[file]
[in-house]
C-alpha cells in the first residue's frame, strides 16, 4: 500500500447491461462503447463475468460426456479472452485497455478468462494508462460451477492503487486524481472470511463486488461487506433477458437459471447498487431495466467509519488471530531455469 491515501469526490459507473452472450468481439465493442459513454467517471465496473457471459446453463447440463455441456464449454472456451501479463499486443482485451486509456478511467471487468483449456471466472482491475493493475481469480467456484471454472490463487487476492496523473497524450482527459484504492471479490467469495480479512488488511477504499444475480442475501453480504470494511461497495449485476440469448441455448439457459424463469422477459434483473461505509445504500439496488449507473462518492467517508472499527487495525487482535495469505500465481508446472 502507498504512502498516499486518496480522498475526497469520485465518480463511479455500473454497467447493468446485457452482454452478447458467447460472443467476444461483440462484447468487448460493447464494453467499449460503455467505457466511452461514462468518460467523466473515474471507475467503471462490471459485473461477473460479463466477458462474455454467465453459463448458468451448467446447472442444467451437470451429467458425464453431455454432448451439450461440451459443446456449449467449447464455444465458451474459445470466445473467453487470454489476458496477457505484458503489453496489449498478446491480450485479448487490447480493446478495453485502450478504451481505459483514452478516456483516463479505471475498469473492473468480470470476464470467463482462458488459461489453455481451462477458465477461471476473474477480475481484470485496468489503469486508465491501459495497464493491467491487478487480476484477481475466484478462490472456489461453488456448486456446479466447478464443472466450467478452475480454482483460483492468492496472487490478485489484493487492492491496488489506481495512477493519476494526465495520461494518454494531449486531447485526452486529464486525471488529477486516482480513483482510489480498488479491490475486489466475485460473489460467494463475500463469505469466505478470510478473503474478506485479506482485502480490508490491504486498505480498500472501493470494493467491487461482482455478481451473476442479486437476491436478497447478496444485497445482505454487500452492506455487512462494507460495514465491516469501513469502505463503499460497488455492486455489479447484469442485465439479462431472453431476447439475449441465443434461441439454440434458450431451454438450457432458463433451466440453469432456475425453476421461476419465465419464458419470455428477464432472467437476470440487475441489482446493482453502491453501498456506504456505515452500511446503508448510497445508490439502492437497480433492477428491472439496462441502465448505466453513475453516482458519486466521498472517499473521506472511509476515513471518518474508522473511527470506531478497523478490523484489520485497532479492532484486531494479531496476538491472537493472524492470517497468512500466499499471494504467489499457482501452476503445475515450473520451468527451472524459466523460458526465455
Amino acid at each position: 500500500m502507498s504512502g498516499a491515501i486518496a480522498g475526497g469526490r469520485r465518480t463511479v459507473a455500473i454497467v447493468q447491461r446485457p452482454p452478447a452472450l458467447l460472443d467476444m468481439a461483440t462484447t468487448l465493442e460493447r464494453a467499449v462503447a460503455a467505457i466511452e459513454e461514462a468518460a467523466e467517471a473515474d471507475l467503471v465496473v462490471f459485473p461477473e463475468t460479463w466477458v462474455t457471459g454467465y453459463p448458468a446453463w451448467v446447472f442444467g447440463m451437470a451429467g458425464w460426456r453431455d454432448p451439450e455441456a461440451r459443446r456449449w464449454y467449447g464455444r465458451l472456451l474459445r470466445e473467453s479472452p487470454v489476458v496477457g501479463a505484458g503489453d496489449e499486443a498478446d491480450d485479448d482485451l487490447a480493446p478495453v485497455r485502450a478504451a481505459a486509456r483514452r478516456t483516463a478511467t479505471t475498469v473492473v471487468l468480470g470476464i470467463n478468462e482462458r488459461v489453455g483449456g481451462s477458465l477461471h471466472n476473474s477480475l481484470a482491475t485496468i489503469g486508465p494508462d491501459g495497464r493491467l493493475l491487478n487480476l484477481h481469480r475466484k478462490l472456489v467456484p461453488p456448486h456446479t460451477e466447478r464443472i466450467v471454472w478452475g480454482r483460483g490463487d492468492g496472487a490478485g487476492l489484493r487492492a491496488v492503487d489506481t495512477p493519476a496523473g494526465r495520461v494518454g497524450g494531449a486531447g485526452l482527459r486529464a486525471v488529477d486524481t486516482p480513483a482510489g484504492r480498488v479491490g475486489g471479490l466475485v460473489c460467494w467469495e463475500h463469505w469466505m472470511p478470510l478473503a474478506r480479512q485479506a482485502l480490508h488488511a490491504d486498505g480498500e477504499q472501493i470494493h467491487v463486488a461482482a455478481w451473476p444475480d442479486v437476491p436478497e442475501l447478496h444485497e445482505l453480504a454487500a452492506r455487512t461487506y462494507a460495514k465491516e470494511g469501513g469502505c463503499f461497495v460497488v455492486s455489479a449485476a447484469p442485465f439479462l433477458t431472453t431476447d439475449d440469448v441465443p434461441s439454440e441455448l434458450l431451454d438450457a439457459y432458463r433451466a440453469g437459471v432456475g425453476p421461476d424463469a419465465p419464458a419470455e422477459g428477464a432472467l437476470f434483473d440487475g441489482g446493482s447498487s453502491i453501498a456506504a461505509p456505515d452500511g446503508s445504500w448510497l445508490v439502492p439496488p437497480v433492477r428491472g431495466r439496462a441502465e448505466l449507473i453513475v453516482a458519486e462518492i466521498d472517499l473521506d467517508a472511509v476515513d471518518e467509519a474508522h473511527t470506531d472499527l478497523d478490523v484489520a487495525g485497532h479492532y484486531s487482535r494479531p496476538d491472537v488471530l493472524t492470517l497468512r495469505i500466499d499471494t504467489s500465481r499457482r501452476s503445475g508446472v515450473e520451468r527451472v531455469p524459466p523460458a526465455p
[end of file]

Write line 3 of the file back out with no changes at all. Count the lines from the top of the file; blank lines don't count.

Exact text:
Amino acid at each position: 500500500m502507498s504512502g498516499a491515501i486518496a480522498g475526497g469526490r469520485r465518480t463511479v459507473a455500473i454497467v447493468q447491461r446485457p452482454p452478447a452472450l458467447l460472443d467476444m468481439a461483440t462484447t468487448l465493442e460493447r464494453a467499449v462503447a460503455a467505457i466511452e459513454e461514462a468518460a467523466e467517471a473515474d471507475l467503471v465496473v462490471f459485473p461477473e463475468t460479463w466477458v462474455t457471459g454467465y453459463p448458468a446453463w451448467v446447472f442444467g447440463m451437470a451429467g458425464w460426456r453431455d454432448p451439450e455441456a461440451r459443446r456449449w464449454y467449447g464455444r465458451l472456451l474459445r470466445e473467453s479472452p487470454v489476458v496477457g501479463a505484458g503489453d496489449e499486443a498478446d491480450d485479448d482485451l487490447a480493446p478495453v485497455r485502450a478504451a481505459a486509456r483514452r478516456t483516463a478511467t479505471t475498469v473492473v471487468l468480470g470476464i470467463n478468462e482462458r488459461v489453455g483449456g481451462s477458465l477461471h471466472n476473474s477480475l481484470a482491475t485496468i489503469g486508465p494508462d491501459g495497464r493491467l493493475l491487478n487480476l484477481h481469480r475466484k478462490l472456489v467456484p461453488p456448486h456446479t460451477e466447478r464443472i466450467v471454472w478452475g480454482r483460483g490463487d492468492g496472487a490478485g487476492l489484493r487492492a491496488v492503487d489506481t495512477p493519476a496523473g494526465r495520461v494518454g497524450g494531449a486531447g485526452l482527459r486529464a486525471v488529477d486524481t486516482p480513483a482510489g484504492r480498488v479491490g475486489g471479490l466475485v460473489c460467494w467469495e463475500h463469505w469466505m472470511p478470510l478473503a474478506r480479512q485479506a482485502l480490508h488488511a490491504d486498505g480498500e477504499q472501493i470494493h467491487v463486488a461482482a455478481w451473476p444475480d442479486v437476491p436478497e442475501l447478496h444485497e445482505l453480504a454487500a452492506r455487512t461487506y462494507a460495514k465491516e470494511g469501513g469502505c463503499f461497495v460497488v455492486s455489479a449485476a447484469p442485465f439479462l433477458t431472453t431476447d439475449d440469448v441465443p434461441s439454440e441455448l434458450l431451454d438450457a439457459y432458463r433451466a440453469g437459471v432456475g425453476p421461476d424463469a419465465p419464458a419470455e422477459g428477464a432472467l437476470f434483473d440487475g441489482g446493482s447498487s453502491i453501498a456506504a461505509p456505515d452500511g446503508s445504500w448510497l445508490v439502492p439496488p437497480v433492477r428491472g431495466r439496462a441502465e448505466l449507473i453513475v453516482a458519486e462518492i466521498d472517499l473521506d467517508a472511509v476515513d471518518e467509519a474508522h473511527t470506531d472499527l478497523d478490523v484489520a487495525g485497532h479492532y484486531s487482535r494479531p496476538d491472537v488471530l493472524t492470517l497468512r495469505i500466499d499471494t504467489s500465481r499457482r501452476s503445475g508446472v515450473e520451468r527451472v531455469p524459466p523460458a526465455p